Calories and Wine
|How many calories are in a full serving 5 oz glass of wine? What does a glass of wine cost you in terms of your diet? Below is a quick and easy chart to illustrate your dietary cost if you are counting for low calories, low fat or low carbohydrates. Both wine and beers contain trace elements of vitamins and minerals such as calcium, potassium, phosphorous, ash, etc., but not in sufficient amounts to consider them into your dietary intake. Whiskey is devoid of everything other than the food value of the alcohol itself.|
The data in the below chart were taken from the USDA website: http://www.nal.usda.gov/fnic/foodcomp/search/
|Wine varies greatly
usually from 10% to 14%.
Obviously, the higher the alcohol content the higher the calories.
The wine calories listed above represent wine of approximately 13% alcohol.
A bottle of wine contains 750 Ml or 25.42 Oz of liquid or approximately five 5 Oz or six 4 Oz servings.
At 20 calories per ounce a full bottle of wine would contain approximately 525 calories.
Craft beers typically contain more carbohydrates and therefore, more calories.
Easy to Remember Rule of Thumb: Every standard serving of alcohol will cost you approximately 100 +/- calories.
|Wine is nothing
more than a mixture of water, alcohol and grape flavors. The
winemaker begins by crushing the grapes and then adding yeast to
activate the fermentation process that converts the sugar and oxygen in
the juice into ethyl alcohol. Water contains no calories, fat or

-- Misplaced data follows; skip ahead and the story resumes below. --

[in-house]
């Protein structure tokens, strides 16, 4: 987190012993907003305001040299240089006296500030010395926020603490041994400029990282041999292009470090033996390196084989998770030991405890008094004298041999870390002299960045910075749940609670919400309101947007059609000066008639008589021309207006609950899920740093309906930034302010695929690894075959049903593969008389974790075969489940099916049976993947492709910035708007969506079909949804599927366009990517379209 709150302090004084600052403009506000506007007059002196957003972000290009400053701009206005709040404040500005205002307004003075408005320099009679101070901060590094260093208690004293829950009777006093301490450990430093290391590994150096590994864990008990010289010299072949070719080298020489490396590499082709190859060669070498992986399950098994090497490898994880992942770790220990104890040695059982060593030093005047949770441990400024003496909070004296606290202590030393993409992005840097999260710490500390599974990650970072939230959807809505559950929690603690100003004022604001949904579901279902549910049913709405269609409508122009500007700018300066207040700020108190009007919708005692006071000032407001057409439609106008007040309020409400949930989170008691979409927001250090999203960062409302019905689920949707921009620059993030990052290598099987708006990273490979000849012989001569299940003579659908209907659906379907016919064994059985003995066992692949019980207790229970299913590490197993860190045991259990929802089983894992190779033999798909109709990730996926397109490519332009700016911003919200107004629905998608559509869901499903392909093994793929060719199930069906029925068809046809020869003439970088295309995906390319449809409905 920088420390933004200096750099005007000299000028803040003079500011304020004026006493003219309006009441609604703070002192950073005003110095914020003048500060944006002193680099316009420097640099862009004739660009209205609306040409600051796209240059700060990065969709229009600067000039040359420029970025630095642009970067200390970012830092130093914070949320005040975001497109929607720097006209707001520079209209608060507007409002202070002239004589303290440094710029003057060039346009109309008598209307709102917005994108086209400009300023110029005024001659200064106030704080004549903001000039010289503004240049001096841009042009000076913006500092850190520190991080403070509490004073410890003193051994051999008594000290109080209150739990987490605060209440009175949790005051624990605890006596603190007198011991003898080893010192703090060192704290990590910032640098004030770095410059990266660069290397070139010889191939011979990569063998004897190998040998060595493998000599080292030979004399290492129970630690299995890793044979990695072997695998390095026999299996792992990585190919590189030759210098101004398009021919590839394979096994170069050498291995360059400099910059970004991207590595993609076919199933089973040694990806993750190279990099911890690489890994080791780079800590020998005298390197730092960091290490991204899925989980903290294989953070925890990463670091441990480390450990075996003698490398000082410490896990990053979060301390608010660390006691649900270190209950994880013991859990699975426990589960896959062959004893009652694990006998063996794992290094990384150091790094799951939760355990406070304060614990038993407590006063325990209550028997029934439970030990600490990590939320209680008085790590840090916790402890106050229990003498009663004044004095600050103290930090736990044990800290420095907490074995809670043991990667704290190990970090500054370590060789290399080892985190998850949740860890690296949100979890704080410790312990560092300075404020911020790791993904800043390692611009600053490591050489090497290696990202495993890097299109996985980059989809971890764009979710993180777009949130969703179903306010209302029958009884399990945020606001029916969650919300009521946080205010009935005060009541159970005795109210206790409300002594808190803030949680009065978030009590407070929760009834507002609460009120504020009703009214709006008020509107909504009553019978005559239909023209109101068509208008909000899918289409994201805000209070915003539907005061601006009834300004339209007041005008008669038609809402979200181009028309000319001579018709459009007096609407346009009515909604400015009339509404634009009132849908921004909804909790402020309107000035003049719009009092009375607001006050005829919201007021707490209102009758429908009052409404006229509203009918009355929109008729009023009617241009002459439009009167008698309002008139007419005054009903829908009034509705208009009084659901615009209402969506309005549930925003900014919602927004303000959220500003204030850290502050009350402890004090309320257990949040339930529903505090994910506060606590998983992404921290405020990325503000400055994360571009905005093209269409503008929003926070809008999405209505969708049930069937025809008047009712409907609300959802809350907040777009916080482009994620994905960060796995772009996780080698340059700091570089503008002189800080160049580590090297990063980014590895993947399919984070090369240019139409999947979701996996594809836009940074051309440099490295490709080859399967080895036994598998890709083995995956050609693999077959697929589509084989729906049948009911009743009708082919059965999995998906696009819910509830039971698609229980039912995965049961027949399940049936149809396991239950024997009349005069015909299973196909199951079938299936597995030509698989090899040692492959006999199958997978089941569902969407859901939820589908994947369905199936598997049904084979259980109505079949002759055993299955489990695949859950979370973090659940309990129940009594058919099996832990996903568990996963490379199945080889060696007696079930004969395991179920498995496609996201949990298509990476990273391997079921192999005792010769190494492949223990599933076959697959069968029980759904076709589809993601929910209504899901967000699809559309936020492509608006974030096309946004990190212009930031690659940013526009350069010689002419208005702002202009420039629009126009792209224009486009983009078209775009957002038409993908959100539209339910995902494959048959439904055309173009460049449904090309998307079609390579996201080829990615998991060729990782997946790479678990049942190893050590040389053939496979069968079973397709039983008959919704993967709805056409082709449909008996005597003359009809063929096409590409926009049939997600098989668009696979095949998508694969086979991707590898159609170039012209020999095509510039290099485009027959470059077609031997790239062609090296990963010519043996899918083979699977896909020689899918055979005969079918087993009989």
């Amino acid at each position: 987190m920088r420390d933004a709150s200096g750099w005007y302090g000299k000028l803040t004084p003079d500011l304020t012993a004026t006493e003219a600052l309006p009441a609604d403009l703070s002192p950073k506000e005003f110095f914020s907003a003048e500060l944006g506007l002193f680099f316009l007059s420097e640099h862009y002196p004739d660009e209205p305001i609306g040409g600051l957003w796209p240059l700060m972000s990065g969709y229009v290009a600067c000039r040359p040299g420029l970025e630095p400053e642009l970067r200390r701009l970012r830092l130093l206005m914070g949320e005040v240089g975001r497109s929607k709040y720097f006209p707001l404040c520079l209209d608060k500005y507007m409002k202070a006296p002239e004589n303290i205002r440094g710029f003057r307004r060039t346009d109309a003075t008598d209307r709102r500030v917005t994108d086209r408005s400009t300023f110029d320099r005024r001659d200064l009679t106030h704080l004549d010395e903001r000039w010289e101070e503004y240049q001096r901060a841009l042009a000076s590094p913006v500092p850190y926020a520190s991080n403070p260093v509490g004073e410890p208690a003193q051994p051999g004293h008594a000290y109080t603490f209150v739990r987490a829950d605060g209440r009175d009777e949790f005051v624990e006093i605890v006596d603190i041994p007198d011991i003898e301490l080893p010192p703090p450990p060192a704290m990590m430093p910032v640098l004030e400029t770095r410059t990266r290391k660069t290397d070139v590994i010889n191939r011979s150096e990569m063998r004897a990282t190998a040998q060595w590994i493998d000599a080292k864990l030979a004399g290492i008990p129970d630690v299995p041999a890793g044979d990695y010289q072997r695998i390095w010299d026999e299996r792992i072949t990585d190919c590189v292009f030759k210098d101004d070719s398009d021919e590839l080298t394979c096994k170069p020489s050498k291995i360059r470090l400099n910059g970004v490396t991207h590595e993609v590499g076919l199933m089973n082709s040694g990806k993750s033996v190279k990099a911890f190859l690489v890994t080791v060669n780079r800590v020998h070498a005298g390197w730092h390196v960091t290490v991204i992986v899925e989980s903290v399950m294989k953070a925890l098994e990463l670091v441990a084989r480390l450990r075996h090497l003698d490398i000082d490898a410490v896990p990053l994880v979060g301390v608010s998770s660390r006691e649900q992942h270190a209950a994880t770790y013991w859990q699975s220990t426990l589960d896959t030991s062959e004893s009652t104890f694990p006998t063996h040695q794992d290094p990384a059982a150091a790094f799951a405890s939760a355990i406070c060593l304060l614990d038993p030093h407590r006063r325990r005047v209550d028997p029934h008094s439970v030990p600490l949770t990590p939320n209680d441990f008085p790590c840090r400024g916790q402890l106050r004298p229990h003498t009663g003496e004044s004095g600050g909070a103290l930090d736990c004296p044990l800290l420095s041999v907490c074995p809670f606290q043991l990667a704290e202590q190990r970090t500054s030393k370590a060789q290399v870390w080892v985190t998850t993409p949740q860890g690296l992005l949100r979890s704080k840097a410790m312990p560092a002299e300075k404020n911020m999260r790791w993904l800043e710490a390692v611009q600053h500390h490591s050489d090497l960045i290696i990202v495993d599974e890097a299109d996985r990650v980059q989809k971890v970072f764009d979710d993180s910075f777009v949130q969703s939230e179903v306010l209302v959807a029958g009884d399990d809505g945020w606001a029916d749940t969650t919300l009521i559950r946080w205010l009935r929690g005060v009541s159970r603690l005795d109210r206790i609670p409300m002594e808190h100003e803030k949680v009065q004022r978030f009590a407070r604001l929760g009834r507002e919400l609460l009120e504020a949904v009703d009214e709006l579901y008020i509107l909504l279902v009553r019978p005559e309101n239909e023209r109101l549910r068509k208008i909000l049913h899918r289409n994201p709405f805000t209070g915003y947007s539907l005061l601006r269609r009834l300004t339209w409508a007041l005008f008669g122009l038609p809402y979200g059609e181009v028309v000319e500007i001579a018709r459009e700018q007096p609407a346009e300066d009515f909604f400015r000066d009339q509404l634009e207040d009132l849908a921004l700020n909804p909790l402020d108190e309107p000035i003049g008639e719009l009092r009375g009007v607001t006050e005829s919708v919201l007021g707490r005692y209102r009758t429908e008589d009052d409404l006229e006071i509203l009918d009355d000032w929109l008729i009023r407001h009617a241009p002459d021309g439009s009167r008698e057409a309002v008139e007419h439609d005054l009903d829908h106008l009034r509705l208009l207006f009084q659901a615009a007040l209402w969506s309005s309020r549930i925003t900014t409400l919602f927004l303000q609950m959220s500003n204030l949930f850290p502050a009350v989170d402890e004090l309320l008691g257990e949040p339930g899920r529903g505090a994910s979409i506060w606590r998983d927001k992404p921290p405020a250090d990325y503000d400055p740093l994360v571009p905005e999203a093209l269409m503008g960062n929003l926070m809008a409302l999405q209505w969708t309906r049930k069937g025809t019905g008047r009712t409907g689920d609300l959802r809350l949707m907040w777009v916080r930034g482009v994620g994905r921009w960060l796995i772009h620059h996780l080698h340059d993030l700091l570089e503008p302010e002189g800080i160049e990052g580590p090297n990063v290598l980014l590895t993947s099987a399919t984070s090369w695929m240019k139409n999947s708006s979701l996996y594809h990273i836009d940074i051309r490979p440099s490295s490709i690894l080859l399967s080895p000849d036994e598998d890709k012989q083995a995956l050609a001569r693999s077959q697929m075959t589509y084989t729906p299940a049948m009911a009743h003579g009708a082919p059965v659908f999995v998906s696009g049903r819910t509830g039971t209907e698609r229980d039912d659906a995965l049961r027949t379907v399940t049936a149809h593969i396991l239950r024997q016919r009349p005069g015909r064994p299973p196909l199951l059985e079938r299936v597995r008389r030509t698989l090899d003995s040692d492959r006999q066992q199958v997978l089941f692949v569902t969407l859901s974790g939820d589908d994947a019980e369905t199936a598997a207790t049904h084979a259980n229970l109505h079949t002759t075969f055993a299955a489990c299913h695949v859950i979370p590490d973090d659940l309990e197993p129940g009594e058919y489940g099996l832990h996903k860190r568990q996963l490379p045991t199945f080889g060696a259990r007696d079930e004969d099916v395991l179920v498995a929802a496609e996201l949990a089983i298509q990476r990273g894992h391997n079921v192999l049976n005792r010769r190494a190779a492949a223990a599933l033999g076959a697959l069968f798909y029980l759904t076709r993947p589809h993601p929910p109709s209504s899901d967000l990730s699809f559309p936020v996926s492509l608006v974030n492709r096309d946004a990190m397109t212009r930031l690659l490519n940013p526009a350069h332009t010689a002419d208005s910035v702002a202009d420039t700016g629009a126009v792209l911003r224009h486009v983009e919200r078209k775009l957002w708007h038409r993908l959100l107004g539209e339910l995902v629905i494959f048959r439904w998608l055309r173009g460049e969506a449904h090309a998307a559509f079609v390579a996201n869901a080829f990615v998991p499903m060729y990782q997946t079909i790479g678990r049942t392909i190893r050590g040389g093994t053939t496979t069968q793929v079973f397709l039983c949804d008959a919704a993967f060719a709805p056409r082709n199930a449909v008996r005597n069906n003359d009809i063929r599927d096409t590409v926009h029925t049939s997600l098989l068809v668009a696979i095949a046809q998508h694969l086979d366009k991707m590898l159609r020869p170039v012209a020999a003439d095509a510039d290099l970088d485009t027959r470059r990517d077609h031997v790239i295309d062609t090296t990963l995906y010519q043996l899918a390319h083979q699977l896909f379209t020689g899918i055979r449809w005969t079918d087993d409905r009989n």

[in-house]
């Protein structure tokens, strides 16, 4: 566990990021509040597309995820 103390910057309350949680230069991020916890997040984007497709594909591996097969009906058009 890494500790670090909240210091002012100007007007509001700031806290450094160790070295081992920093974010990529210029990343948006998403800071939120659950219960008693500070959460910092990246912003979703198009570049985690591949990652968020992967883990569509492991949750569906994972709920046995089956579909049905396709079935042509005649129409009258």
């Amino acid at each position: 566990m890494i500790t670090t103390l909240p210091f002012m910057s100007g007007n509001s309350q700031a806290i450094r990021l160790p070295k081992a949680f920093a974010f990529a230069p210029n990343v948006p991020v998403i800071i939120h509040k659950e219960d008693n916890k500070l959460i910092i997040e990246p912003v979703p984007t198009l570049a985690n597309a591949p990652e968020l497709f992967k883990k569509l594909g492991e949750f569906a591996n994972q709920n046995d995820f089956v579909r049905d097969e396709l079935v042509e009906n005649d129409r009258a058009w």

carbohydrates and the grape flavor represents a very small percentage
of the total wine. The sugars in the grapes are basically gone
(being converted into alcohol) so essentially all of the food values
you are consuming come from the alcohol and the alcohol alone.
There is a correlation between residual wine grape sugar in wine and the alcohol level. Sweeter wines will hold more residual sugars resulting in lower alcohol content, while the dryer wines will have less residual sugars and higher alcohol. One gram of sugar, and other carbohydrates, contain 4 calories while one gram of alcohol contains 7 calories. (A gram of fat contains 9 calories)
The four sources of energy for your body are fat, protein, carbohydrates and alcohol. Unlike the other energy sources, alcohol is processed by the liver. Obviously, this is the reason many alcoholics and heavy drinkers experience liver damage. A bottle of distilled spirits per day would provide your body with 1,875 calories. If you add a little food to that number, you very quickly rise to a caloric intake where you will start putting on pounds.
How your body metabolizes the alcohol is another matter. Discuss that with your physician.
So, if you are on a diet, refrain from alcohol. If you must drink, avoid the high alcohol distilled spirits and the high carbohydrate beers and make it a delicious glass of low carb, low alcohol wine.
A personal note: Always be cautious how a discussion regarding your alcohol intake is conducted with your physician. Any information you provide to your doctor is also freely available to your health, life and automobile insurance companies, your employer, your local, state and federal law enforcement agencies and even Homeland Security. Should your doctor record that you are a heavy drinker or you have alcoholic tendencies, either comment could potentially cost you your insurance policies, your drivers license, your job and even your right to own or posses guns. Caution is paramount. This is serious business.